The Well Unwell
What's it like being a doctor, whilst managing your own chronic illness?
Doctor Stories
September 23, 2020

Dr Melissa Hancock is a clinical and laboratory haematologist based in Queensland (Australia). Living with a chronic illness, she’s in the unusual (and unenviable) position of regularly being a patient as well as being a doctor.

Dr Mel became a doctor because she “wanted to save the world” and address the injustices and inequalities of the world. But, like all doctors, to save the world she has to prioritise her own health and wellness. She also believes that education is key to better health and, bringing together her knowledge and experiences, she regularly writes a blog called ‘The Well Unwell’.

We talked to Dr Mel to find out more about her and how she approaches wellness, health and education.

What’s it like working as a doctor and managing your own chronic illness?

I had my first experience as a patient just after my physician exams (so about 6 years ago). Initially, I developed trigeminal nerve symptoms. 12 months after that I was found to have a pituitary adenoma (which is well controlled now). But in my final year of haematology training, I developed the same nerve pain in my limbs. This is thought to be immune mediated. I’ve been on weekly IVIg for a bit over a year now. Fortunately, the neuropathy stopped spreading with the IVIg and my fatigue is much better.

How to do you manage working the long hours of a doctor and your own illness?

I kept pushing through for a long time and my colleagues were all very supportive. In the end though, I had to consider what was going to be sustainable for a (hopefully) long career. So, I made some difficult decisions and cut back my work load. I now work part time. By the time I decided to do this, I was a consultant which was fortunate, because I have more flexibility in determining my work hours.

Do you think the illness causes you to connect differently with your patients or have more empathy?

It’s given me a very interesting perspective. I don’t know if you can truly appreciate the difficulties, uncertainty and anxieties of being a patient until you are one. Even little things, like cannulas hurt a lot more than you think (not a “little sting”) and the time factor – scheduling all your appointments, treatments, scans.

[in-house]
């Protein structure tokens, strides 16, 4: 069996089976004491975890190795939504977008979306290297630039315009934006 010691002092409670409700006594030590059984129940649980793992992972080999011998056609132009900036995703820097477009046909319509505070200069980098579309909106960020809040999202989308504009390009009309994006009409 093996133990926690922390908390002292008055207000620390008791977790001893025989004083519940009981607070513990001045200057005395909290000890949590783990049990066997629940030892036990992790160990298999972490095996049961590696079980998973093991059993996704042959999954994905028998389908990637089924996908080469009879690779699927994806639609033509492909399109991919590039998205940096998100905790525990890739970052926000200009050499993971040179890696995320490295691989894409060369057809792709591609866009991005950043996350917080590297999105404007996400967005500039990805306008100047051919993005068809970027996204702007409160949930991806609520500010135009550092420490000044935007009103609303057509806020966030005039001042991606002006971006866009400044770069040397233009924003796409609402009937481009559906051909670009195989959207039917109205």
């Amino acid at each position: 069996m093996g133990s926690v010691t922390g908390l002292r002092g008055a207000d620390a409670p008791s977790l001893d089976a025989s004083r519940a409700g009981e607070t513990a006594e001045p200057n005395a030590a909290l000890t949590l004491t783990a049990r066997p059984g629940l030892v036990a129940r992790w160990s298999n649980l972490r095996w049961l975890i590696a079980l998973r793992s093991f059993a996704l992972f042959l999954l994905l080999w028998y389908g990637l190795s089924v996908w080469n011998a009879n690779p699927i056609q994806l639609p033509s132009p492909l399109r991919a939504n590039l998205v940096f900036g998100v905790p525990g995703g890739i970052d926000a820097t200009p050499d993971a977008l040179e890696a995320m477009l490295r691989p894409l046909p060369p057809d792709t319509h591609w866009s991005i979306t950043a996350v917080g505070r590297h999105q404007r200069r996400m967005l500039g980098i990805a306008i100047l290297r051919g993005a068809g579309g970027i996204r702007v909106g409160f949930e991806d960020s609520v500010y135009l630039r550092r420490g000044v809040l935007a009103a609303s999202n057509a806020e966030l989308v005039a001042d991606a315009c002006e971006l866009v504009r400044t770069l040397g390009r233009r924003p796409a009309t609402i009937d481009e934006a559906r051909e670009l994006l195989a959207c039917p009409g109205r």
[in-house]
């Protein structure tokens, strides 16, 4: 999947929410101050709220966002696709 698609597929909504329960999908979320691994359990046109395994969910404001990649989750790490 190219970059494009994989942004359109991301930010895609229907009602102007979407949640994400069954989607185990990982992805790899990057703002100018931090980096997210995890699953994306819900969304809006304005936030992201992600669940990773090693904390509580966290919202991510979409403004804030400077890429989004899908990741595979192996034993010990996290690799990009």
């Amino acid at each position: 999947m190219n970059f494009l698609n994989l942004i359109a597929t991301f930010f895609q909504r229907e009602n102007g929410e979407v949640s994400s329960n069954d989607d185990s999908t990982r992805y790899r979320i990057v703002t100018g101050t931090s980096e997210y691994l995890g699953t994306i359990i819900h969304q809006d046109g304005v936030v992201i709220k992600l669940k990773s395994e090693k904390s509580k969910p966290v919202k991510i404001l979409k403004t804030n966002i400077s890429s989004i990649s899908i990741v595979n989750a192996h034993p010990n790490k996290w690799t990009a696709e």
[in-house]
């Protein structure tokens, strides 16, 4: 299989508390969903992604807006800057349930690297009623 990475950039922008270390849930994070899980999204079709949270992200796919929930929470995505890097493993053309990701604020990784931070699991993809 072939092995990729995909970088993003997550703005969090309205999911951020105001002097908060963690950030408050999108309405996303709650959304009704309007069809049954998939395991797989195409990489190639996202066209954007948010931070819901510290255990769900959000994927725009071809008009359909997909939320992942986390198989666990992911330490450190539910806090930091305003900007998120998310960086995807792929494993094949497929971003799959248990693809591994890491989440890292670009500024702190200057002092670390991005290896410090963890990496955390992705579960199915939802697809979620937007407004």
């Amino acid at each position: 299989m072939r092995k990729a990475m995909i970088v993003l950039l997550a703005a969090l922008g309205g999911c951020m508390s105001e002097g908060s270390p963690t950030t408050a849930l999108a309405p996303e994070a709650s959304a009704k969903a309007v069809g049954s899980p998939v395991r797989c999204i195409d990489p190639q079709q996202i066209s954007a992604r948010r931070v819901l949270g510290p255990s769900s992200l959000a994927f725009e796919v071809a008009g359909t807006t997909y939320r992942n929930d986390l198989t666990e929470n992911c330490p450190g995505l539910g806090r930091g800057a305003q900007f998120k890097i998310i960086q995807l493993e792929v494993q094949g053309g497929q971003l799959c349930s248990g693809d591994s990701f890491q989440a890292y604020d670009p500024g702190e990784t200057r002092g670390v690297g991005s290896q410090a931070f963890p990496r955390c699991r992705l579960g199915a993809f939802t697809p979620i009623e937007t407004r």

Tell us about 'The Well Unwell' website and what you’d like to achieve with this project?

I had been thinking about doing it for quite a while. Particularly before I started treatment, I struggled to find resources – allied health that have an interest in this area, tips and tricks to managing nerve pain on a daily basis, living with chronic illness on a daily basis. There’s a lot of focus on “wellness” recently, so how do you be “well” if you aren’t actually? This was a concept I really wanted to explore – as someone who manages symptoms daily, but also tries to lead a full life.

Having experienced both the patient and the doctor side, I thought I could offer a unique insight that may help others. It’s also just things I’ve learned over the last few years, managing my symptoms.

I think doctor’s health is also something we (as a profession and individuals) need to be better at. Medicine is a marathon, and it can be mentally, emotionally and physically taxing. But again, how do you manage that when you’re not actually well. I love my job, and it took a lot of hard work to get to where I am, so I want to make sure I can have as long a career as possible.

It’s still early days, but so far I’ve had pretty positive feedback – both for my topics, but also just for sharing my story.

From the perspective of both a patient and a doctor do you think the health and wellbeing of the industry could be improved?

Time, unfortunately, is always going to pressured in healthcare. Education is very important, and there’s a lot of people trying very hard – but there just isn’t the time. Some kind of unified booking system would probably help too!

As a patient, how would you feel about putting your health in the hands of a doctor who didn't attend to their own?

I find it hard not to be ‘doctor Mel’ with questions like these, and just express concern for my colleagues. There’s a lot of long hours, ‘pushing through’ and feeling guilty about taking time off in medicine. But you have to look after yourself! I think this paradigm is changing, but it’s a process.

Follow her blog here:

Are you a doctor with a story to share? Contact us at

Article by
Dr Mel Hancock

Related Posts